May 4, 2018 7:18 pm
Updated: May 7, 2018 7:28 am

Body found in South Saskatchewan River near Broadway Bridge

WATCH ABOVE: Members of the Saskatoon Fire Department found the body of a man while carrying out a training exercise.

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It’s something completely out of the ordinary for fire crews after a training exercise evolved into an actual incident.

On Thursday by sheer happenstance, the Saskatoon Fire Department’s water rescue team spotted something concerning on the imagery during its second day of sonar training.

READ MORE: Extensive search fails to locate anyone in South Saskatchewan River


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A dive team was deployed and the body of a 25-year-old man was brought to the surface of the South Saskatchewan River near the Broadway Bridge.

“It took about an hour to pinpoint what we believed to be a person in the water and at that time we were able to confirm that yes there was someone in the water at that location,” fire Chief Morgan Hackl said.

The young man’s next of kin have been notified and this will mark the first time a training exercise of this kind has concluded with a tragic ending.

“We’re constantly analyzing the bottom of the river – normally we find is different manmade products a shopping cart, a ladder whatever it may be.”

Foul play has been ruled out after an autopsy was conducted Friday morning. The man’s name is not being released.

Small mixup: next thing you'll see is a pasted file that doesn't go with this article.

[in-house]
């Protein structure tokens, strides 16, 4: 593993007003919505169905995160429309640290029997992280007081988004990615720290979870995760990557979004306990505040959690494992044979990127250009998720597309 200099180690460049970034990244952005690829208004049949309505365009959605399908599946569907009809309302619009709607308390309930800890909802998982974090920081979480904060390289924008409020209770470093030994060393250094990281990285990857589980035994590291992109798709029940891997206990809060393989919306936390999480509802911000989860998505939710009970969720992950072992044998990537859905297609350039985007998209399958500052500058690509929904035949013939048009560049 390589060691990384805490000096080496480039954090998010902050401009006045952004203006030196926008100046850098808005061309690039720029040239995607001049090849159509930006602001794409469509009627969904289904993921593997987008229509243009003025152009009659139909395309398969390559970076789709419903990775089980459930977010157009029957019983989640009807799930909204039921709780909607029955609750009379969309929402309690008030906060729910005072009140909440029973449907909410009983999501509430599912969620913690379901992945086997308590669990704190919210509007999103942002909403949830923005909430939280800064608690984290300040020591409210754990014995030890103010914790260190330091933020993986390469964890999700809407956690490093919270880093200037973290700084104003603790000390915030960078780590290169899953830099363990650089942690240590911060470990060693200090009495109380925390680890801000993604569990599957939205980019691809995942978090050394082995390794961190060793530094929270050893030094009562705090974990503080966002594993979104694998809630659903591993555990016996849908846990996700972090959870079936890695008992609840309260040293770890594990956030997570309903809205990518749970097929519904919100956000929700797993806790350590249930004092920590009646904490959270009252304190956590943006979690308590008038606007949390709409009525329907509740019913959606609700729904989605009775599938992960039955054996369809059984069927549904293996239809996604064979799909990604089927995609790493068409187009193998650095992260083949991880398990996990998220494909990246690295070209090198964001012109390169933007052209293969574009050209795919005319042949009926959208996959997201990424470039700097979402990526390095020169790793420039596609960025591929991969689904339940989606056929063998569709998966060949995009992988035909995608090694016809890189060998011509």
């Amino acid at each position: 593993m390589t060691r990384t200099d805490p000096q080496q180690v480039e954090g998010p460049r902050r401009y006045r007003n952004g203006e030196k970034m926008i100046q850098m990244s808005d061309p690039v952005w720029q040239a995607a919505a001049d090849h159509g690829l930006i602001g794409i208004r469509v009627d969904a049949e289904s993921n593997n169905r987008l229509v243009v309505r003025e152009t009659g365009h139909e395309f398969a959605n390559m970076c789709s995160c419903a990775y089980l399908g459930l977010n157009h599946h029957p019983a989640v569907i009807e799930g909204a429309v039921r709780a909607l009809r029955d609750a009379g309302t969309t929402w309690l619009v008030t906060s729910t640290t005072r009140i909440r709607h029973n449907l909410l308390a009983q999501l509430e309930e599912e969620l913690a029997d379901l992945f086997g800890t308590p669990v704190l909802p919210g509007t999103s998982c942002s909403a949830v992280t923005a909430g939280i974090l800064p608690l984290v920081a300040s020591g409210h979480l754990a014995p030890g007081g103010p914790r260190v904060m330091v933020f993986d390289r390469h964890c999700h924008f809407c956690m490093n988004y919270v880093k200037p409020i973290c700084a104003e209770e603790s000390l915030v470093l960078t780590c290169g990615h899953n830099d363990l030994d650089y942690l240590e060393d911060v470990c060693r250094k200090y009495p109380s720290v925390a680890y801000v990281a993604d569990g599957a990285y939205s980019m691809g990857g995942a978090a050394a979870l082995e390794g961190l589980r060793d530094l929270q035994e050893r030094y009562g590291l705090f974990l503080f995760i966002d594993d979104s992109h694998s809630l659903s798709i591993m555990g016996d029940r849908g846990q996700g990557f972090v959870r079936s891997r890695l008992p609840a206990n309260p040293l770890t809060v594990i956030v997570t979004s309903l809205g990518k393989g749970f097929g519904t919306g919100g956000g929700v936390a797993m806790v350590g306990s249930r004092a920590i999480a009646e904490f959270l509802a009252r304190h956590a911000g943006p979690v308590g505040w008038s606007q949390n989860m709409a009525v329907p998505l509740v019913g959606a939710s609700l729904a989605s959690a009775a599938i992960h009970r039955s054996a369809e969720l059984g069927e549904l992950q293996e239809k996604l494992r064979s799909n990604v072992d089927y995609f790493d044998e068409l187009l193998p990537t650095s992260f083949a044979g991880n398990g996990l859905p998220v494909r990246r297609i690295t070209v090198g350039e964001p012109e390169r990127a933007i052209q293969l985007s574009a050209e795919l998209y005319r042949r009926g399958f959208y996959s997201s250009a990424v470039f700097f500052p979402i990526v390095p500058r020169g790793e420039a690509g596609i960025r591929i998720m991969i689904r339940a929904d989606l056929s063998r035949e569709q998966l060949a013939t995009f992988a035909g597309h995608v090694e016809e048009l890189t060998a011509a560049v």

In recent weeks, fire crews have responded to calls of people entering the river.

Witnesses reported a person fell off the Broadway Bridge and into the river on April 19.

READ MORE: Search for man in South Saskatchewan River ends

Four days later a man was reported to be in distress in the middle of the river near Gabriel Dumont Park.

In both cases, emergency personnel responded but nobody was located.

“We had no missing persons’ report and he did not match the description of anybody who entered the water recently,” Saskatoon Police Service spokesperson Kelsie Fraser said.

The  Air Support Unit scans the river every spring for anything suspicious within city limits and beyond. Fraser said when they did this, the team didn’t spot anything unusual.

As gruesome as it sounds, the Saskatchewan RCMP have also used a technique where they float a pig carcass down a body of water to see how far and how fast a body can travel.

What they’ve looked for is if there is any predictability to the water and the object’s final rest place – in the hopes it will lead them to answers and bring more families closure.

“What we have found through the few testing that we’ve done is it’s inconsistent,” RCMP Cpl. Rob King said.

“The flow of the river, the height of the water table matters and the temperature of the river matters – the river is constantly changing.”

As the river changes, RCMP said they’ll consider using the approach again.

As for fire crews, they don’t do deep dives without reason because the water is simply too dangerous.

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